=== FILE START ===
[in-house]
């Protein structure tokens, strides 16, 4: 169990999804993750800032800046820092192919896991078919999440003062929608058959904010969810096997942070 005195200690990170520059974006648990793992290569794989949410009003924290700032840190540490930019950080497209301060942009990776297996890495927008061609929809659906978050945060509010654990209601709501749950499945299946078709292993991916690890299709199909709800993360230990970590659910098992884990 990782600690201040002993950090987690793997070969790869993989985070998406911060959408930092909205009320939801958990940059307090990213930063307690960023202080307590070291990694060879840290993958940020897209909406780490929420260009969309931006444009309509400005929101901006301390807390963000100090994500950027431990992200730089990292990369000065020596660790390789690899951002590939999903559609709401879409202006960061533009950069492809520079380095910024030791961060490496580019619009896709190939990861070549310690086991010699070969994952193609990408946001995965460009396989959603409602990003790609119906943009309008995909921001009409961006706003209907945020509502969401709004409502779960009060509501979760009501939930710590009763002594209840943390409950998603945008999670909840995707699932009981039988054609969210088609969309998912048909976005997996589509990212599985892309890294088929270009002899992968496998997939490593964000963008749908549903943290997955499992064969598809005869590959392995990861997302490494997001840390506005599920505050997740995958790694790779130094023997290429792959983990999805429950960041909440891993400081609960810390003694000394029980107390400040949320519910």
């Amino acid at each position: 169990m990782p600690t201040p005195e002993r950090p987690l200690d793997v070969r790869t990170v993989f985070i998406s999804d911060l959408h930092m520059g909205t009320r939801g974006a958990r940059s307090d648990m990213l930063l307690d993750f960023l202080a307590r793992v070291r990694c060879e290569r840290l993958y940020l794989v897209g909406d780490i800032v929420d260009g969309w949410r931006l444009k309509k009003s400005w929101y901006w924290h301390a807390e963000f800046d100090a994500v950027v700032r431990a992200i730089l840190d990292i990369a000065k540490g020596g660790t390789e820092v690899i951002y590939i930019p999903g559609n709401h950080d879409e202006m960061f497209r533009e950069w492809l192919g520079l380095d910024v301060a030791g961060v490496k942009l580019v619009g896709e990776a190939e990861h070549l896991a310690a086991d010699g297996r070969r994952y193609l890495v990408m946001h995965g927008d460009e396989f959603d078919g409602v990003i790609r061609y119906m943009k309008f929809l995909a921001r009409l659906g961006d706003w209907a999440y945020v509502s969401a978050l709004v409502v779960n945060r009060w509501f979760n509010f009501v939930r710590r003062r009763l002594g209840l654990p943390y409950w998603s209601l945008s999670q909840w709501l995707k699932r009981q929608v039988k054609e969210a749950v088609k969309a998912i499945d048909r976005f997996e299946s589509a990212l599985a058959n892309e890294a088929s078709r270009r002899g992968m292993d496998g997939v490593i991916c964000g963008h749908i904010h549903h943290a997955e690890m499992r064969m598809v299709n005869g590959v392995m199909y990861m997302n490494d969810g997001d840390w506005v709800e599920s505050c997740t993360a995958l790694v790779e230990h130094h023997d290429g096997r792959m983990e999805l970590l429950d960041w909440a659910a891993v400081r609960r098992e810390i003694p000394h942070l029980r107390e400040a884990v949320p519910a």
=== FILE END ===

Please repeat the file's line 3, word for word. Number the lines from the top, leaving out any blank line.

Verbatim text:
């Amino acid at each position: 169990m990782p600690t201040p005195e002993r950090p987690l200690d793997v070969r790869t990170v993989f985070i998406s999804d911060l959408h930092m520059g909205t009320r939801g974006a958990r940059s307090d648990m990213l930063l307690d993750f960023l202080a307590r793992v070291r990694c060879e290569r840290l993958y940020l794989v897209g909406d780490i800032v929420d260009g969309w949410r931006l444009k309509k009003s400005w929101y901006w924290h301390a807390e963000f800046d100090a994500v950027v700032r431990a992200i730089l840190d990292i990369a000065k540490g020596g660790t390789e820092v690899i951002y590939i930019p999903g559609n709401h950080d879409e202006m960061f497209r533009e950069w492809l192919g520079l380095d910024v301060a030791g961060v490496k942009l580019v619009g896709e990776a190939e990861h070549l896991a310690a086991d010699g297996r070969r994952y193609l890495v990408m946001h995965g927008d460009e396989f959603d078919g409602v990003i790609r061609y119906m943009k309008f929809l995909a921001r009409l659906g961006d706003w209907a999440y945020v509502s969401a978050l709004v409502v779960n945060r009060w509501f979760n509010f009501v939930r710590r003062r009763l002594g209840l654990p943390y409950w998603s209601l945008s999670q909840w709501l995707k699932r009981q929608v039988k054609e969210a749950v088609k969309a998912i499945d048909r976005f997996e299946s589509a990212l599985a058959n892309e890294a088929s078709r270009r002899g992968m292993d496998g997939v490593i991916c964000g963008h749908i904010h549903h943290a997955e690890m499992r064969m598809v299709n005869g590959v392995m199909y990861m997302n490494d969810g997001d840390w506005v709800e599920s505050c997740t993360a995958l790694v790779e230990h130094h023997d290429g096997r792959m983990e999805l970590l429950d960041w909440a659910a891993v400081r609960r098992e810390i003694p000394h942070l029980r107390e400040a884990v949320p519910a």